3. The would-be-dentists’ competence is developed eye for details is developed in the study process.  
  4. Latvia medicine has to do a lot to keep its good reputation in the public eye

Task 19

Examine and explain the meaning of the word blood in the sentences below.  

  1. It is a pity to find out that this family has bad blood between its close relatives.
  2. The press informs us that may people in Syria are beaten to death in cold blood; we know that the war victims in the Ukraine are   shot down in cold blood as well.
  3. I know that singing and gardening are in her blood. 
  4. He is my husband’s closest blood relative.
  5. Armenians are very hot-blooded.

Task 20

Examine and explain the meaning of the word heart in the sentences below.  

1. She is a good heart person.

2. His subordinates know him for his cruel heart.

3. You broke my heart by telling this very sad story. It was really a heart-breaking story.

4. My heart goes out to my grandchildren when I find out that they do not feel well and healthy.

5. Take heart, not all is lost.

6. He lost heart for the process of study, and was a drop-out at the end of semester.

2.3.1 General English Vocabulary Expansion

2.3.1 Semantic Structures:  Polysemantic Words

Level - Layer

Tasks 21 and 22

Task 21

The word level has several meanings, such as:

     a) the measured amount of something,

     b) height,

     c) standard,

     d) floor/ground,

     e) rank of job.


Identify the meanings of the noun level in the following sentences. Use the five meanings of the word level in your own sentences.

1. Inflation rate in Latvia has reached its highest level since the end of the nineties. 

2. Could you hang the picture at the eye level, please?  

3. I study the English language at an advanced level at the University. 

4. My neighbours’ house is built on one level for the convenience of their little children. 

5. Significant decisions at the bank are usually made at a managerial level. 

6. On a more practical level, students have to be explained that dental decay is a disease of the modern Western world: dietary is its major cause.  


TASK 22: The word layer


 The word layer  has several meanings, such as:

     a) an amount of substance that covers all of a surface,

     b) one of several levels of substances lying one on the top of another,

     c) to put something down in layers.


Identify the meanings of the noun layer and of the verb to layer in the following sentences. Use three meanings in your own sentences.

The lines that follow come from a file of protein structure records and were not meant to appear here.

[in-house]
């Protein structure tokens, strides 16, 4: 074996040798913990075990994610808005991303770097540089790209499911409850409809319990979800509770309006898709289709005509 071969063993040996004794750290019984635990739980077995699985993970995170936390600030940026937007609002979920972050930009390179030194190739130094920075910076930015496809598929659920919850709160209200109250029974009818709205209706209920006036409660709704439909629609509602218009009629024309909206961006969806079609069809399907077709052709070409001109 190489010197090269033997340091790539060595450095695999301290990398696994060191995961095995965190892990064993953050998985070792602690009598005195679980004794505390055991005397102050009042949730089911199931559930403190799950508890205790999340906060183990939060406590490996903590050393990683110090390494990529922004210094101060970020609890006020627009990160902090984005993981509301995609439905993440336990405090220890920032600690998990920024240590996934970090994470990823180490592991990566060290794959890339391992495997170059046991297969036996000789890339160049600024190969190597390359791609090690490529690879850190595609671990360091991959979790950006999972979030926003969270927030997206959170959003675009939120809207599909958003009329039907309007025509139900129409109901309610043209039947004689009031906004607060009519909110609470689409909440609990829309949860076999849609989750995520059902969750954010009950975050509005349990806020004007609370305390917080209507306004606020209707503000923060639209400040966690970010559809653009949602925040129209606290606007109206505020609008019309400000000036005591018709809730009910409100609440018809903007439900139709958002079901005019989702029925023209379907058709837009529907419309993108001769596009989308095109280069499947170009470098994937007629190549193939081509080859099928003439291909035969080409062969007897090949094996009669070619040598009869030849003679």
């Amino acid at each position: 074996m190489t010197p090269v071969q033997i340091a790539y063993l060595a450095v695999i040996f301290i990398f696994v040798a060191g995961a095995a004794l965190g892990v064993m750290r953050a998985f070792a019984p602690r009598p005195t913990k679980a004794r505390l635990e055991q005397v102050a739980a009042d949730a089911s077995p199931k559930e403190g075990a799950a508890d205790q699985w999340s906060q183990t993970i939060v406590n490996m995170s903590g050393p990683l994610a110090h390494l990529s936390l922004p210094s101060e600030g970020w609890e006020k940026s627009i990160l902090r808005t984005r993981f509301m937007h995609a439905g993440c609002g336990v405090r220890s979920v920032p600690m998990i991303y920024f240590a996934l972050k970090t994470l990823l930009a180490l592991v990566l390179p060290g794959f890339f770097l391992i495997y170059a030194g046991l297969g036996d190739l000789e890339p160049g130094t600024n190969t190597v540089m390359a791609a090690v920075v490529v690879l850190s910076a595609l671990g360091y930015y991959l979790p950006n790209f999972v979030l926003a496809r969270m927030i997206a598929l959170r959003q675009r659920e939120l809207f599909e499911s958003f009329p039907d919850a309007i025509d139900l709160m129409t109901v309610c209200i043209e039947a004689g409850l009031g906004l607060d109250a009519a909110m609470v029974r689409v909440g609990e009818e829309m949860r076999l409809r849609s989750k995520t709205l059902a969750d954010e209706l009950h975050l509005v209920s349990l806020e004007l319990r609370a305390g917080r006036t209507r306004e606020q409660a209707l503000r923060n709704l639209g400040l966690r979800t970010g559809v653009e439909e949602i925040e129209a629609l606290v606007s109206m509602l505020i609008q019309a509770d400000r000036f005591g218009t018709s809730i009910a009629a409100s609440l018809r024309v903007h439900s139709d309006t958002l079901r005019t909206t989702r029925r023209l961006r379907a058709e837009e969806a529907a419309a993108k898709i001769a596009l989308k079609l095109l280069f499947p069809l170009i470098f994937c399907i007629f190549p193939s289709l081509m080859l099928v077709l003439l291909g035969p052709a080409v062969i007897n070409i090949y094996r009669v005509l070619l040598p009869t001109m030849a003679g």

1. A thin layer of snow lay on the surface of the ground. 

2. When it gets colder, we usually put one layer of clothing upon another. 

3. We like to prepare mushrooms layered with garlic and onions for winter.  

2.3.2 General English Vocabulary Expansion

2.3.2 Semantics Structures: Phrasal Verbs 

Phrasal verbs take in/take up

Tasks 23 and 24

Work with a partner and complete the two tasks that follow orally. You should write your answers on a piece of paper. These will be discussed in class.


TASK 23: Phrasal verbs take in/take up

Compare the meanings of the verbs in italics. Identify the equivalents for the phrasal verbs and create your own sentences that demonstrate the use of the phrasal verbs.

1. Why don’t we take in this person for a night? Tomorrow he will find his lodgings.

2. The price on rent takes in the costs on electricity, gas and usage of telephone.

3. I told you we leave in a month’s time; it is a pity you did not take it in.

4. Don’t be taken in by doctors who promise you to drop overweight within one day. They can make harm to your health.

5. I am happy that I have taken up endodontics as a key area of my research.

6. I took up my first teaching classes in the area of medicine in the University of Latvia in 2017.

7. Justification of the patient’s treatment plan took up all my spare time last week.


TASK 24: Phrasal verbs bring about/bring back

Compare the meanings of the verbs in italics. Identify the equivalents for the phrasal verbs and create your own sentences that demonstrate the use of the phrasal verbs.

1. The new health care system has brought about many positive changes in our daily life.

2. The smell of this food brings me back to my childhood.

3. The recent political scandal brought the society back to discuss cases of corruption at the governmental level in Latvia.


Centres for Disease Control and Prevention, (2011), USA, Paragraph 19

Fathi, S. (2013). PR Insider: The Executive Apology, Avoid Making It Worse Once  You’ve Already Screwed Up. In Fearn-Banks,K.(2017) Crisis Communication, 31

Kenneth M.Hargreaves/Lous H.Berman (2016). Cohen’ s Pathways of the Pulp Eleventh Edition. Elsevier Inc.

Gutmann, J. L. Dumsha, T.C. Lovdahl, P.E(2006). Problem Solving in Endodontics. Prevention, identification and management. Elsevier Inc.

Pitt, S. (2011) Problem-Based Learning in Endodontology. Wiley-Blackwell

Saylor URL http://www.saylor.org./books, 1-14